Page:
Craig Stammen was non-tendered the other day. Like most of the little moves the Nats make it hardly seems consequential. Stammen had been a solid, middle innings reliver but was never quite a shutdown guy (walked too many and was too hittable for that) so he never graduated to late inning work. Last year he got injured tearing his forearm flexors and he never got back during the season. This season he'll be 32 and he would have been a free agent after the year. The Nats might have figured it was better to move on from Stammen now and continue to try to develop some other, younger, arms who might be with the team for a while.
Of course this undersells what Stammen actually did over his time with the Nats. He didn't just eat up some middle innings. No reliever on the team, not even Clippard, threw more innings for the Nats from 2012-2014. In fact not a single pitcher who didn't start a game from 2012-2014 pitched more innings than Craig's 242. Second closest was Adam Ottavino at 222 about 10% less. That's a big gap. He probably appeared for multiple innings more than any one during that time, certainly more than any NL relief pitcher.
He was not a shut down guy, true, but he could get a strikeout when needed and rarely gave up the home run (16 in 250+ innings as a reliever). That meant that he kept the team in games and that bears out if I peruse the fancy stats. He didn't let many inherited runners score. He often left the team in a better position to win when he left the game. He didn't just pitch in easy situations, putting the team in better situation when considering the importance of when he was pitching. He was not the best, but we was better than most.
After you get through the "great young arm we're moving to be a closer" types, Stammen was almost the ideal middle relief pitcher. Add him to an equally effective Tyler Clippard in the set-up role and you had a quiet but extremely competent bullpen for close games. It wasn't "You aren't scoring on us after the 6th!" like the Royals and others may have had over the years. But it was "you aren't likely to come back enough to win this game" and it showed.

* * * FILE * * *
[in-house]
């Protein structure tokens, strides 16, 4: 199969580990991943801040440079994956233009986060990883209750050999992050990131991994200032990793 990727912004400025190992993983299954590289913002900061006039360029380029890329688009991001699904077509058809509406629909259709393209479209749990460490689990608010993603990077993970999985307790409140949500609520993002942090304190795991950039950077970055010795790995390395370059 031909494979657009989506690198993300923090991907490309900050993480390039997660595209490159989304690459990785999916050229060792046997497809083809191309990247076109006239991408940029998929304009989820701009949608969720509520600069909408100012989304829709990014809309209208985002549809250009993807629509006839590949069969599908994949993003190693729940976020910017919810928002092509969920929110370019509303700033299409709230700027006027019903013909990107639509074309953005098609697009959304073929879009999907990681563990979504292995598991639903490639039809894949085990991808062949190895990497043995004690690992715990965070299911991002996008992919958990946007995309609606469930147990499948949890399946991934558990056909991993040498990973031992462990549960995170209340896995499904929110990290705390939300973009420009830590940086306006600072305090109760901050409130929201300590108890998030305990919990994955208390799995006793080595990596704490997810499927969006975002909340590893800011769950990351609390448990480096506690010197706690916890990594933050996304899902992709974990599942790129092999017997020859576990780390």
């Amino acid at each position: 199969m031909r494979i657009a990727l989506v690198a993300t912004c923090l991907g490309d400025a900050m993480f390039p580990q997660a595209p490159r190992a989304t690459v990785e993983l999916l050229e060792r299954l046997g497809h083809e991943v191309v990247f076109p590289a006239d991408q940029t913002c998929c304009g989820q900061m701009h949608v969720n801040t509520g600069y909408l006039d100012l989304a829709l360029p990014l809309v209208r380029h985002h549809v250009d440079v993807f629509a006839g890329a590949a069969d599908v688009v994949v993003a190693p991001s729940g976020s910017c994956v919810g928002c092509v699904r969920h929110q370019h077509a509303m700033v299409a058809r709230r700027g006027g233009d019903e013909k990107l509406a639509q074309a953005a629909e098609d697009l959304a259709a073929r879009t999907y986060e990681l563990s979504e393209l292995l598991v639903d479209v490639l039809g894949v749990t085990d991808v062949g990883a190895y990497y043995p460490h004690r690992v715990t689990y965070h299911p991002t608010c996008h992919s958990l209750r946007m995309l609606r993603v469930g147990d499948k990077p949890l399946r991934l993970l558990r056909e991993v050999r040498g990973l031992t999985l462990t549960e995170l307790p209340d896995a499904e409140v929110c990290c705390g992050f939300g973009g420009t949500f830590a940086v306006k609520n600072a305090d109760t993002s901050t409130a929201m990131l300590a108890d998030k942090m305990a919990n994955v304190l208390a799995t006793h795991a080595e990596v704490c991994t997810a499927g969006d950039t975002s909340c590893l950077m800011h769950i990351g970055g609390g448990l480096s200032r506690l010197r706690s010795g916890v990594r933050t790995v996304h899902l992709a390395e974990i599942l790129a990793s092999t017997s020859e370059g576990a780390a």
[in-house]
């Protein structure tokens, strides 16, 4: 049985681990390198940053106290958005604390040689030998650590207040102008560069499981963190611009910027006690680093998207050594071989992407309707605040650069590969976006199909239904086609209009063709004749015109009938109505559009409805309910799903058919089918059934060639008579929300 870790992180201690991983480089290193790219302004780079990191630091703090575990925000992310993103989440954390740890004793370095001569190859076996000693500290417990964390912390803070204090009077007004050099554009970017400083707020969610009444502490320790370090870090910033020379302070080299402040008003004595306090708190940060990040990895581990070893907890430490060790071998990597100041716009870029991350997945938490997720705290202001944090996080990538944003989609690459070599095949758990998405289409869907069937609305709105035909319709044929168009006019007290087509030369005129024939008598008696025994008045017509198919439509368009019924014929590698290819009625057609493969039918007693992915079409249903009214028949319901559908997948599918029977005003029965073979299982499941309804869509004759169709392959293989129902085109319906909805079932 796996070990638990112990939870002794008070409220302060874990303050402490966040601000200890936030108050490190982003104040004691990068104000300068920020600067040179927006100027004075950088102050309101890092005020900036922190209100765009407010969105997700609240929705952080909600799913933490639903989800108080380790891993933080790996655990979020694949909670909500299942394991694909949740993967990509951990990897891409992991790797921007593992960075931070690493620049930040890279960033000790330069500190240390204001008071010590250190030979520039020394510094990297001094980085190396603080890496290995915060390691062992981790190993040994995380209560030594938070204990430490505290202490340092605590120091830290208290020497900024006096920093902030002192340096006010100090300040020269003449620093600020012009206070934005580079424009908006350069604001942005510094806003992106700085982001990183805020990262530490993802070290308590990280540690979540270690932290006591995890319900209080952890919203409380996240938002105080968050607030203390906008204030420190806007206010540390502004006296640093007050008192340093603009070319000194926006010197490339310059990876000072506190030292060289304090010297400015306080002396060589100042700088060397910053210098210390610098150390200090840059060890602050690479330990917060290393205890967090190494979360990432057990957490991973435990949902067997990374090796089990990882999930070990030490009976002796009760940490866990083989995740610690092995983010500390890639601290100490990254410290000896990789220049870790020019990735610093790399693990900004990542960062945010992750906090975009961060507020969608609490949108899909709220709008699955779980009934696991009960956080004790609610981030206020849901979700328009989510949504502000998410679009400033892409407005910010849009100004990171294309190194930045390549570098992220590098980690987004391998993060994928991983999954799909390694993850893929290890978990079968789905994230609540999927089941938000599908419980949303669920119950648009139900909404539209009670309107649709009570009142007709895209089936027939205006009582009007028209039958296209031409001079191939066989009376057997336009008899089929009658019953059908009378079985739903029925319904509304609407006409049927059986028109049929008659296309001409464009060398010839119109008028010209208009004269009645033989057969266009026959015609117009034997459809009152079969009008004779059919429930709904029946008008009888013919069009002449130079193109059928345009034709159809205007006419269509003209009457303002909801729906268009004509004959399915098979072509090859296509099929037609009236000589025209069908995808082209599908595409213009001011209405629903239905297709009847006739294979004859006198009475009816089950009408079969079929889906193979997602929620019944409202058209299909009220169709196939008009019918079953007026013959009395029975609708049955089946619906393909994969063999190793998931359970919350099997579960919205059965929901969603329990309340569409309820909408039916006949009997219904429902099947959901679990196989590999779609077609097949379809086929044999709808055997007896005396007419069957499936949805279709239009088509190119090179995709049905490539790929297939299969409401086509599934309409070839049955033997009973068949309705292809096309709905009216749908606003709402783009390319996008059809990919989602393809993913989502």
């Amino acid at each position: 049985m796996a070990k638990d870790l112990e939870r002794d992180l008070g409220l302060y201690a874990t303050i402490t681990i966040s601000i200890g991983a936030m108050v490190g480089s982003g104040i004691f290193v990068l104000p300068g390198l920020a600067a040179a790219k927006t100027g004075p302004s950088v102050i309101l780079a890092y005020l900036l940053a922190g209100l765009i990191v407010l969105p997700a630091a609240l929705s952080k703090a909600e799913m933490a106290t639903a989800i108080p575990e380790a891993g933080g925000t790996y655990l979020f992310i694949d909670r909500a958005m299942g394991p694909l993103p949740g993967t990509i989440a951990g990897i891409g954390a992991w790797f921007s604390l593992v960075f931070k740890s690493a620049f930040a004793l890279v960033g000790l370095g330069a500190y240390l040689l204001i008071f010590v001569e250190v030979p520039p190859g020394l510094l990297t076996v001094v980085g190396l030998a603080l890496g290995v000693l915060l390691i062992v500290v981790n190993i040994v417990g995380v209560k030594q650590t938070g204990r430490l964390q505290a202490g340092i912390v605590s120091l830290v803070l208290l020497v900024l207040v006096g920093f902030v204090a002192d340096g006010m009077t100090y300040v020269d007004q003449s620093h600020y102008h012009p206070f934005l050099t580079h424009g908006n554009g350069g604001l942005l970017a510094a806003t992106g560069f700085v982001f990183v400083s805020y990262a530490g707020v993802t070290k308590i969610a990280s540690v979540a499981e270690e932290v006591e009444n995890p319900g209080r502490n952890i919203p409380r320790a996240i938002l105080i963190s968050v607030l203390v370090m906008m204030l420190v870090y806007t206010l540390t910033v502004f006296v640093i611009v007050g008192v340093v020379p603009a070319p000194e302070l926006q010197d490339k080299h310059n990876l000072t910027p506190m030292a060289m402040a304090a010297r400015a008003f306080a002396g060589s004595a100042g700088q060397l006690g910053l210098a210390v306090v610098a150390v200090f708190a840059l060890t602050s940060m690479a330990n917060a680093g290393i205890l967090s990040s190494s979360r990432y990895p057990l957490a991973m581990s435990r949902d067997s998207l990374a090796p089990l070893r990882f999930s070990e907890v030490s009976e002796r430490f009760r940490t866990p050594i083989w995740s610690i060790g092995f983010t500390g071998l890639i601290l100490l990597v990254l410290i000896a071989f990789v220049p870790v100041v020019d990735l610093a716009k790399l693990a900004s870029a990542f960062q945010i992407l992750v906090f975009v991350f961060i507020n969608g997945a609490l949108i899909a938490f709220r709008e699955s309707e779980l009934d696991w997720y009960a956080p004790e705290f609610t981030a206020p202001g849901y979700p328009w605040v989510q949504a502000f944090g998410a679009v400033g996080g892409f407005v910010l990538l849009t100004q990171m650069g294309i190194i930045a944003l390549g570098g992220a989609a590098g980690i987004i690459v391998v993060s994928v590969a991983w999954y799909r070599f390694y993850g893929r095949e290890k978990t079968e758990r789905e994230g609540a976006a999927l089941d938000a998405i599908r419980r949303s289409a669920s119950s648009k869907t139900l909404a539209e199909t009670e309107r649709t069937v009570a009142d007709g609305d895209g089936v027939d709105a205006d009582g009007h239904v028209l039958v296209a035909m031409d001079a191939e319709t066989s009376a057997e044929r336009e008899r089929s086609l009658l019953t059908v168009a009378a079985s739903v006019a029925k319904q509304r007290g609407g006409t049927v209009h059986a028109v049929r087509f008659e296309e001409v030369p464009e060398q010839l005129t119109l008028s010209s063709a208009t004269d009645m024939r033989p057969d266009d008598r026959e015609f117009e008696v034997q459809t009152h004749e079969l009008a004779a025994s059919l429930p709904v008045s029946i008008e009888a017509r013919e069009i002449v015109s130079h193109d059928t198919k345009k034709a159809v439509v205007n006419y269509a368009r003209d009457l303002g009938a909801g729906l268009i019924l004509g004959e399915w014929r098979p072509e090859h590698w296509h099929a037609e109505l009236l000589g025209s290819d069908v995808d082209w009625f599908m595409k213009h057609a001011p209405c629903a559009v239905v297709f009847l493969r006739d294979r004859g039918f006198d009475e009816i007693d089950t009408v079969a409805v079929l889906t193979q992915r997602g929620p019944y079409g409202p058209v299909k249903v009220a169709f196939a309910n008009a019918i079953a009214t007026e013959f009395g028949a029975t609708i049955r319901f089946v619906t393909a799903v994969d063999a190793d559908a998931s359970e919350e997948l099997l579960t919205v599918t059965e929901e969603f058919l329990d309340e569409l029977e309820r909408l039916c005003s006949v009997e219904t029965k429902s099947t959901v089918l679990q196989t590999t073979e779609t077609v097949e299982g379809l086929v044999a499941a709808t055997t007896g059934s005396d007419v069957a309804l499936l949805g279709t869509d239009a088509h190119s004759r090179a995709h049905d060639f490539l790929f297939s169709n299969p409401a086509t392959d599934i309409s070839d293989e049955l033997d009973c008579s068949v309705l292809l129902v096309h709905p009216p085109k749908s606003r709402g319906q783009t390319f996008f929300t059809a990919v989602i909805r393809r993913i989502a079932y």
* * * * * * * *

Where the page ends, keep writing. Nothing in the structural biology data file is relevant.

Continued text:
Who takes over these roles? Last year, with Clippard gone and Stammen out, the Nats tried Blake Treinen who was good... except when it mattered. He turned in an extremely "un-clutch" year, pitching worse when it mattered. To a lesser degree the same happened with Casey Janssen. Aaron Barrett wasn't nearly as bad but did nothing to turn around the image of failure he first left Nats fans with in the 2014 playoffs. Matt Grace was disappointing in a short run, as was Sammy Solis. AJ Cole is not a reliever. Matt Thorton, who was actually good, is gone into free agency.
This was just one season worth of pitching. It may have been just an off year or a few bad games for a couple of these guys. Don't be surprised if the Nats try a couple of these arms in important situations again, but the Nats may have stumbled onto their middle relief guys at the end of last year in Rafael Martin and Felipe Rivero. Felipe will probably be limited to a lot of lefty heavy work, so that leaves Martin, who had a bad first impression but was much much better in September to get first crack at being the "new Stammen". It's not a bad plan to start the year and it may work. But given the situation the Nats saw last year and the limited data on Martin, I think I'd feel best if old Stammen, all of 2 months older than Martin mind you, was taking that first crack.
Of course, given that he hasn't pitched since April, the Nats know the injury situation with Stammen far better than I do. I'll have to trust that is what drove the decision to non-tender, not his likely cost (probably near 2.5 million) or the fact they were likely to head to arbitration with him. One hopes that they wouldn't let a reliable arm walk to save a few dollars, especially after last year.
Given that trust, we just have to wish Stammen well and hope he surprises and does well at his next stop too, where ever that may be. (Don't be surprised if he tries to hook up with the Reds)
Of course this is all just a prelude to the bigger question that is what happens with the back end of the pen. Which is anyone's guess because man, the Nats created a mess there, didn't they?